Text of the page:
She was the finest vessel in Henry VIII's navy, the flagship of the fleet and one of the first to be equipped with heavy guns. The Mary Rose struck fear into the hearts of England's enemies and yet, during the Battle of the Solent in 1545, this great warship inexplicably heeled over and sank in full view of the King who was watching from the shore. Even now the cause of this disaster remains shrouded in controversy. Had water poured in through the open gunwales of the over-laden ship, or had the French guns found their target? John Christopher
takes a fresh look at the design and construction of the Mary Rose, her illustrious naval career and the reasons behind the sinking. He also tells of the incredible salvage mission to recover the famous ship and the preservation of a fascinating and unique time-capsule of life in Tudor times.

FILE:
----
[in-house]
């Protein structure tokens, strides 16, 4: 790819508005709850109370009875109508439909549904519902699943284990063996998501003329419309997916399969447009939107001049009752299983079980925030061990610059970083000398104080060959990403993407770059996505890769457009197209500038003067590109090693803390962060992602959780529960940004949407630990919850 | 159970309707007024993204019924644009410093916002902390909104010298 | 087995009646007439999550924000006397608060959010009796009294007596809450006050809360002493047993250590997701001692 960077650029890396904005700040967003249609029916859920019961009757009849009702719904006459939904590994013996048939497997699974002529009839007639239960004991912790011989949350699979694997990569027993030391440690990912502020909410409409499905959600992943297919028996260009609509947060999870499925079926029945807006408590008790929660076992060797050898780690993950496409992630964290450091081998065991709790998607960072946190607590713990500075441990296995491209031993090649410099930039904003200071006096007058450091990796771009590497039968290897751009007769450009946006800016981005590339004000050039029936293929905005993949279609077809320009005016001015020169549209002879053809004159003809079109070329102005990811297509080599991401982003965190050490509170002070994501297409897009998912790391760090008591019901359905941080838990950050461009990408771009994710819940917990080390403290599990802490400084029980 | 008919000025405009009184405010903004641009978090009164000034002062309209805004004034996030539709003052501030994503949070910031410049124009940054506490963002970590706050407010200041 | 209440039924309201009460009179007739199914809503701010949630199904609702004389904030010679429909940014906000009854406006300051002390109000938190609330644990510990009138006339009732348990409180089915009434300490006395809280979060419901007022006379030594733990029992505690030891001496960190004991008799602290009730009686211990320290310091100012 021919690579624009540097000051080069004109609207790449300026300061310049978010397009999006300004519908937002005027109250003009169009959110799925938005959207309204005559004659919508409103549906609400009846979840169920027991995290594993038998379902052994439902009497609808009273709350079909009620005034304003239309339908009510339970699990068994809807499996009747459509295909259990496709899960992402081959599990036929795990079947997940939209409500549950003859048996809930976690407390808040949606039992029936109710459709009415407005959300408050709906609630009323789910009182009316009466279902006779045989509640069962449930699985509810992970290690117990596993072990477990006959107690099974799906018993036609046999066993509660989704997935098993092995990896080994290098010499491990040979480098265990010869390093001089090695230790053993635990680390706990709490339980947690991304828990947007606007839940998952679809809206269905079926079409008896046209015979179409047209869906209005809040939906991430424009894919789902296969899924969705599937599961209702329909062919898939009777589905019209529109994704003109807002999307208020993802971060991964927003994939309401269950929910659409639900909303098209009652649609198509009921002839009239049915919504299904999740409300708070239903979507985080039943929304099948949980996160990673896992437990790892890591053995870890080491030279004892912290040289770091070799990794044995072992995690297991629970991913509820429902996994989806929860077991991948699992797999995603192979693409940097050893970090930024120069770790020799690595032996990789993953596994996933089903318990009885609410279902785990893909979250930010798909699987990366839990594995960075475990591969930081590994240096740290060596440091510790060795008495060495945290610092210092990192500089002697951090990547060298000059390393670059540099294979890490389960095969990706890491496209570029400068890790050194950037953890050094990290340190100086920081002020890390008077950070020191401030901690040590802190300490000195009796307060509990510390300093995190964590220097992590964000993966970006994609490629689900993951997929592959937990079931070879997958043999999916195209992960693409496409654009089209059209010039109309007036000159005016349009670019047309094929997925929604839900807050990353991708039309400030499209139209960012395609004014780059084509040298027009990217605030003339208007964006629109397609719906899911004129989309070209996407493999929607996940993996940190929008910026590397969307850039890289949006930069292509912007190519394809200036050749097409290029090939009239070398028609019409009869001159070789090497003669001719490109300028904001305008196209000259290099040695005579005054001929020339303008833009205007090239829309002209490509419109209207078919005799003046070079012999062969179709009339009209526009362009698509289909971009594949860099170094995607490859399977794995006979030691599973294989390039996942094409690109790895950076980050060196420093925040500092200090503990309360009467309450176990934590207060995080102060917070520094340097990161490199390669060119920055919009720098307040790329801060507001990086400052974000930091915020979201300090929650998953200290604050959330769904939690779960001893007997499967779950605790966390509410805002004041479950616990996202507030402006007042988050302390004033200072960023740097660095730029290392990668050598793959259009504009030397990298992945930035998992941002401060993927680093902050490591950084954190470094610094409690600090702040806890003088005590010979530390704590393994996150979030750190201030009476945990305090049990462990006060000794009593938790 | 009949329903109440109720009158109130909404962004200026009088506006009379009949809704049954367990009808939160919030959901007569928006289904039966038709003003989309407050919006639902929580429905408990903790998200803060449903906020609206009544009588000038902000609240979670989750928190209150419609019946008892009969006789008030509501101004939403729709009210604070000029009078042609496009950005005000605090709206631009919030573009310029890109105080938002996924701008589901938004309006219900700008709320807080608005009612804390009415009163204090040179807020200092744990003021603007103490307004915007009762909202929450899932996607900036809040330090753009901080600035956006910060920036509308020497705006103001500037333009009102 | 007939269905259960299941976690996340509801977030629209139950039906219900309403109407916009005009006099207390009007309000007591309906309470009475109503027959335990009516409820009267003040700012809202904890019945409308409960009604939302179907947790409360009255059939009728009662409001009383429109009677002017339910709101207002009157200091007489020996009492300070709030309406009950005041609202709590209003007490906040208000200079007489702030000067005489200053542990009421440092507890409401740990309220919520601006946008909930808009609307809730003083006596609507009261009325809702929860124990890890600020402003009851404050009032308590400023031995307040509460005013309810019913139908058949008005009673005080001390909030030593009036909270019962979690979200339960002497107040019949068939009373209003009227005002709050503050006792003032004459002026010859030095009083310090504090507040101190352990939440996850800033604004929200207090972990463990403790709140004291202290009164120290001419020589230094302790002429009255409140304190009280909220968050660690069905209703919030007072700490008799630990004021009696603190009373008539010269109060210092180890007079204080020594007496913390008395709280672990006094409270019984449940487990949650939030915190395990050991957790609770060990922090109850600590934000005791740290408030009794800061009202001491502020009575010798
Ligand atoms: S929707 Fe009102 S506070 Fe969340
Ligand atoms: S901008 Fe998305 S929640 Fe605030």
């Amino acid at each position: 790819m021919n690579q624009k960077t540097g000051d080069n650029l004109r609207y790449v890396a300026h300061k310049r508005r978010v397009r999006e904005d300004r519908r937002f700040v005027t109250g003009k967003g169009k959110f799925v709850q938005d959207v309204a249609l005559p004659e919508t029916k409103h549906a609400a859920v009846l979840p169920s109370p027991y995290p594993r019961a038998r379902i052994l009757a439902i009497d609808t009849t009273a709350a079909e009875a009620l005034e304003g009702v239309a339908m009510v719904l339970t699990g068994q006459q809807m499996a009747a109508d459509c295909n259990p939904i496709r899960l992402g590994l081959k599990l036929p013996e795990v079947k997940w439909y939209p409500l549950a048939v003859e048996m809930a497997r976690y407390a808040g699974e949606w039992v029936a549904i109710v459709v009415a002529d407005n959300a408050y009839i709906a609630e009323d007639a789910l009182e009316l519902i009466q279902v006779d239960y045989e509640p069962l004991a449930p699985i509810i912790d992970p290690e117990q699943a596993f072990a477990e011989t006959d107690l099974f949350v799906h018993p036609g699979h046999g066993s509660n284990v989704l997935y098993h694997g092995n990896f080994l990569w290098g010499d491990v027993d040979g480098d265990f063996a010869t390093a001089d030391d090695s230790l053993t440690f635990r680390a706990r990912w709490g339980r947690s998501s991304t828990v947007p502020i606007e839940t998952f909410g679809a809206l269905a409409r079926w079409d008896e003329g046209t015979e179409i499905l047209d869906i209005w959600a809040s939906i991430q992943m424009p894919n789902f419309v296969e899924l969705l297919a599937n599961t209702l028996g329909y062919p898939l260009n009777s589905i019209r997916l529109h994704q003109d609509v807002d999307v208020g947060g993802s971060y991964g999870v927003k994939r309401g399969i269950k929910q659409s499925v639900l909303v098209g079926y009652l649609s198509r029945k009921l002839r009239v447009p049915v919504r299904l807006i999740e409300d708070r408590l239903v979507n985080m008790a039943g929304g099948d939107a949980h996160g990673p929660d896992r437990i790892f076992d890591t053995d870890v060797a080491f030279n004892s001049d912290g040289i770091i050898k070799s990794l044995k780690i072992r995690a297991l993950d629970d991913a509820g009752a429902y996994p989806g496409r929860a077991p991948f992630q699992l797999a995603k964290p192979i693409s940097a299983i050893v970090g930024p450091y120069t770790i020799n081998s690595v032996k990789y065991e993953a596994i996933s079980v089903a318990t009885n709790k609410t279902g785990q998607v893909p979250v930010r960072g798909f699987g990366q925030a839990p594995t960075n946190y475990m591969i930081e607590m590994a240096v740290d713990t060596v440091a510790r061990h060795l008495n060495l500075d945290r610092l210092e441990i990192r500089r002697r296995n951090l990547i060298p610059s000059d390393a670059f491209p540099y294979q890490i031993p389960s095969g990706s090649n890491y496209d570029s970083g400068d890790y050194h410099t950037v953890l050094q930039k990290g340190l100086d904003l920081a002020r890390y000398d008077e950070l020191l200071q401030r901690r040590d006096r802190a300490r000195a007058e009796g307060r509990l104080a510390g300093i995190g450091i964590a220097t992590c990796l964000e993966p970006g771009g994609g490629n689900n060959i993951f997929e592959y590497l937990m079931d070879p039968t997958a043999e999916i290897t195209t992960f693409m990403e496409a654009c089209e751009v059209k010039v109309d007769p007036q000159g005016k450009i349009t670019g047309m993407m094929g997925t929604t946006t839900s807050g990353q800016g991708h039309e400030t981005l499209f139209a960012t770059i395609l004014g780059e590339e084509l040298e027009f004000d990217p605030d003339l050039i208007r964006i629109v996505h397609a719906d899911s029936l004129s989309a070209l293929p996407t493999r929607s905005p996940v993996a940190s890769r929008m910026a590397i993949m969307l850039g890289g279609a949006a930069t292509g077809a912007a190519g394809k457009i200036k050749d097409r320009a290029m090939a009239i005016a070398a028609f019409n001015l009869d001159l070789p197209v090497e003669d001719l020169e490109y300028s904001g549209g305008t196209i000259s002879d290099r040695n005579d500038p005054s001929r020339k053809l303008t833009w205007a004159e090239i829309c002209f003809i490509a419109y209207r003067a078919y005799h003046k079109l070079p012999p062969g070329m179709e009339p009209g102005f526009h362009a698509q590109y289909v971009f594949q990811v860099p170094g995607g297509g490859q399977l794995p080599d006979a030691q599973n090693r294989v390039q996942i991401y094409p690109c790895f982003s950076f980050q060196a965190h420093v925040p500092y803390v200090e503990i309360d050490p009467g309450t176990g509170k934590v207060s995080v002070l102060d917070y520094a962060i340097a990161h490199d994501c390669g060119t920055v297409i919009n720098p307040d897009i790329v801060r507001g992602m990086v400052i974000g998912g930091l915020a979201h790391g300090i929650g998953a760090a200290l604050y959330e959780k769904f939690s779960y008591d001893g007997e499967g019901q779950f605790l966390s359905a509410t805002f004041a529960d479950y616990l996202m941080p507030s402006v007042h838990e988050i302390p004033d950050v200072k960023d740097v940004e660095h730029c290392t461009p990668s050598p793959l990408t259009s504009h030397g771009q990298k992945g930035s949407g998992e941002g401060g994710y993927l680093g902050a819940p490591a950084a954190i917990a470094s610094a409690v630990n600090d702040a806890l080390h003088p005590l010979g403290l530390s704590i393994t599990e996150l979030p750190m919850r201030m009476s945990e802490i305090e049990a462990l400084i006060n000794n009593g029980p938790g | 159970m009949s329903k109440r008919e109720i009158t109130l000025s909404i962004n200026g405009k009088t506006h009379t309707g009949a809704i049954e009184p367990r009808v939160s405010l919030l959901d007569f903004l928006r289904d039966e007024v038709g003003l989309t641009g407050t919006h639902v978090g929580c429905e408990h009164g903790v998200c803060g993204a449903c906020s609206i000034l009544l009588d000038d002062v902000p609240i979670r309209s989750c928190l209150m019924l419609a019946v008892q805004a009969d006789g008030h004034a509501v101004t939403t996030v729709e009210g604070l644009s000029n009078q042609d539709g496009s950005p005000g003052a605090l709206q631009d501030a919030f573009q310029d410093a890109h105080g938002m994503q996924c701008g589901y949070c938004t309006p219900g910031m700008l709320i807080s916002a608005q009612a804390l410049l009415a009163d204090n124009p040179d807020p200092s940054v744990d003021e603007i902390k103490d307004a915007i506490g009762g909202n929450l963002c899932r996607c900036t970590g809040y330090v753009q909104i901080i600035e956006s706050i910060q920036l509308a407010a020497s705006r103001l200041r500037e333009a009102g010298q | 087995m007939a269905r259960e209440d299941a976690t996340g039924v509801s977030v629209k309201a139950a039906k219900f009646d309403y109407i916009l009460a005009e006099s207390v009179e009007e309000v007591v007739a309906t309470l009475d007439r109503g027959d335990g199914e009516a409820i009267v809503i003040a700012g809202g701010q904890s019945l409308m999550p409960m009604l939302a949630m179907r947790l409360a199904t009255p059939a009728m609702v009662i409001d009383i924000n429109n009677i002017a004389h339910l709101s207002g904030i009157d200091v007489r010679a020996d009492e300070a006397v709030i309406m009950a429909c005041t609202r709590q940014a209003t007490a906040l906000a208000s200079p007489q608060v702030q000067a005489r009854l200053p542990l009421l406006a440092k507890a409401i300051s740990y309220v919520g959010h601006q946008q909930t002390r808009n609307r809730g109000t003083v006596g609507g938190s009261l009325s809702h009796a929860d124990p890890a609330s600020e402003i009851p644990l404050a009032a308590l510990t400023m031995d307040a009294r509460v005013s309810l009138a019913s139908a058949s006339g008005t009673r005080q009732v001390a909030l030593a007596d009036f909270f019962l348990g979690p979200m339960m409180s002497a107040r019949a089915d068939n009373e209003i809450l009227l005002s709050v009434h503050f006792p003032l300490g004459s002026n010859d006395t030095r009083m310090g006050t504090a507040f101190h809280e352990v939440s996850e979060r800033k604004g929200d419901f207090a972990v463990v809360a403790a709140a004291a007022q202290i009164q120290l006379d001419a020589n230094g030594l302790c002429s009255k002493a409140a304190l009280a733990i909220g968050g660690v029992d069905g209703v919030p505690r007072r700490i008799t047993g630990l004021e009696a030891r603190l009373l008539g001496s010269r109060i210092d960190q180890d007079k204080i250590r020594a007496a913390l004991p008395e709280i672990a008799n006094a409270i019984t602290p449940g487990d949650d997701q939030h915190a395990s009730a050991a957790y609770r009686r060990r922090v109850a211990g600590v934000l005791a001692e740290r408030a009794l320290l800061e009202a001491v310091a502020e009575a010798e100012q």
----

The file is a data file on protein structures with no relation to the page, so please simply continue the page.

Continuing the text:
(Sam Youd) was born in England in April 1922, during an unseasonable snowstorm. His early years were spent in Lancashire and Hampshire. He left school at sixteen to work as a local government clerk until being called up for army service in 1941, and spent the following four and a half years with the Royal Corps of Signals, in Gibraltar, North Africa, Italy, and Austria.
On leaving the army he renewed a teenage ambition toward being a writer, and in 1947, on the basis of an unfinished novel, won an Atlantic Award, sponsored by the Rockefeller Foundation, which enabled him